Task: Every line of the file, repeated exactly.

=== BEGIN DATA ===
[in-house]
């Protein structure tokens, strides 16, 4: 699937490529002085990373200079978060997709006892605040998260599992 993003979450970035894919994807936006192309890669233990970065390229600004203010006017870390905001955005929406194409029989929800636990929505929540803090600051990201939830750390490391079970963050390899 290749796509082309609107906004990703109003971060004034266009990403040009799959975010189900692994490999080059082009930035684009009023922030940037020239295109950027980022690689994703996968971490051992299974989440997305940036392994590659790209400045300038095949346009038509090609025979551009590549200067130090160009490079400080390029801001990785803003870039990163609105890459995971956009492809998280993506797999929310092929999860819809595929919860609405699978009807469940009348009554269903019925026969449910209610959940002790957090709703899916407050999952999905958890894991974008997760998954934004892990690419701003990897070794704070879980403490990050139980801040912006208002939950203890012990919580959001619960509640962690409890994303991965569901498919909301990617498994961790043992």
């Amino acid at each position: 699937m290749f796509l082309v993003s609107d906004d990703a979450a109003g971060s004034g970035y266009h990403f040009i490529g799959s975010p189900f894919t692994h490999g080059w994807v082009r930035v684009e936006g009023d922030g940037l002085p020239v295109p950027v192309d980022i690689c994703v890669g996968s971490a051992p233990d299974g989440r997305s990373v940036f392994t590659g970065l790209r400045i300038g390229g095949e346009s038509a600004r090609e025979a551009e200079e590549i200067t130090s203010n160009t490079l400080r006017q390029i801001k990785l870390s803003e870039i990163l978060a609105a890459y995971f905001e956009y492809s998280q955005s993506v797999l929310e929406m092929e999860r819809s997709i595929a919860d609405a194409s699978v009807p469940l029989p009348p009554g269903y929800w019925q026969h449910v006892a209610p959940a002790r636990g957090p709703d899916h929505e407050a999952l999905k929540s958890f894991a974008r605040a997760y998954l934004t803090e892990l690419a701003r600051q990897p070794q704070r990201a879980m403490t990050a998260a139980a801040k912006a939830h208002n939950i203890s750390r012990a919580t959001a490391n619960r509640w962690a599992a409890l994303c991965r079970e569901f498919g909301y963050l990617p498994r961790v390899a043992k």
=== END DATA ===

[in-house]
């Protein structure tokens, strides 16, 4: 699937490529002085990373200079978060997709006892605040998260599992 993003979450970035894919994807936006192309890669233990970065390229600004203010006017870390905001955005929406194409029989929800636990929505929540803090600051990201939830750390490391079970963050390899 290749796509082309609107906004990703109003971060004034266009990403040009799959975010189900692994490999080059082009930035684009009023922030940037020239295109950027980022690689994703996968971490051992299974989440997305940036392994590659790209400045300038095949346009038509090609025979551009590549200067130090160009490079400080390029801001990785803003870039990163609105890459995971956009492809998280993506797999929310092929999860819809595929919860609405699978009807469940009348009554269903019925026969449910209610959940002790957090709703899916407050999952999905958890894991974008997760998954934004892990690419701003990897070794704070879980403490990050139980801040912006208002939950203890012990919580959001619960509640962690409890994303991965569901498919909301990617498994961790043992």
């Amino acid at each position: 699937m290749f796509l082309v993003s609107d906004d990703a979450a109003g971060s004034g970035y266009h990403f040009i490529g799959s975010p189900f894919t692994h490999g080059w994807v082009r930035v684009e936006g009023d922030g940037l002085p020239v295109p950027v192309d980022i690689c994703v890669g996968s971490a051992p233990d299974g989440r997305s990373v940036f392994t590659g970065l790209r400045i300038g390229g095949e346009s038509a600004r090609e025979a551009e200079e590549i200067t130090s203010n160009t490079l400080r006017q390029i801001k990785l870390s803003e870039i990163l978060a609105a890459y995971f905001e956009y492809s998280q955005s993506v797999l929310e929406m092929e999860r819809s997709i595929a919860d609405a194409s699978v009807p469940l029989p009348p009554g269903y929800w019925q026969h449910v006892a209610p959940a002790r636990g957090p709703d899916h929505e407050a999952l999905k929540s958890f894991a974008r605040a997760y998954l934004t803090e892990l690419a701003r600051q990897p070794q704070r990201a879980m403490t990050a998260a139980a801040k912006a939830h208002n939950i203890s750390r012990a919580t959001a490391n619960r509640w962690a599992a409890l994303c991965r079970e569901f498919g909301y963050l990617p498994r961790v390899a043992k």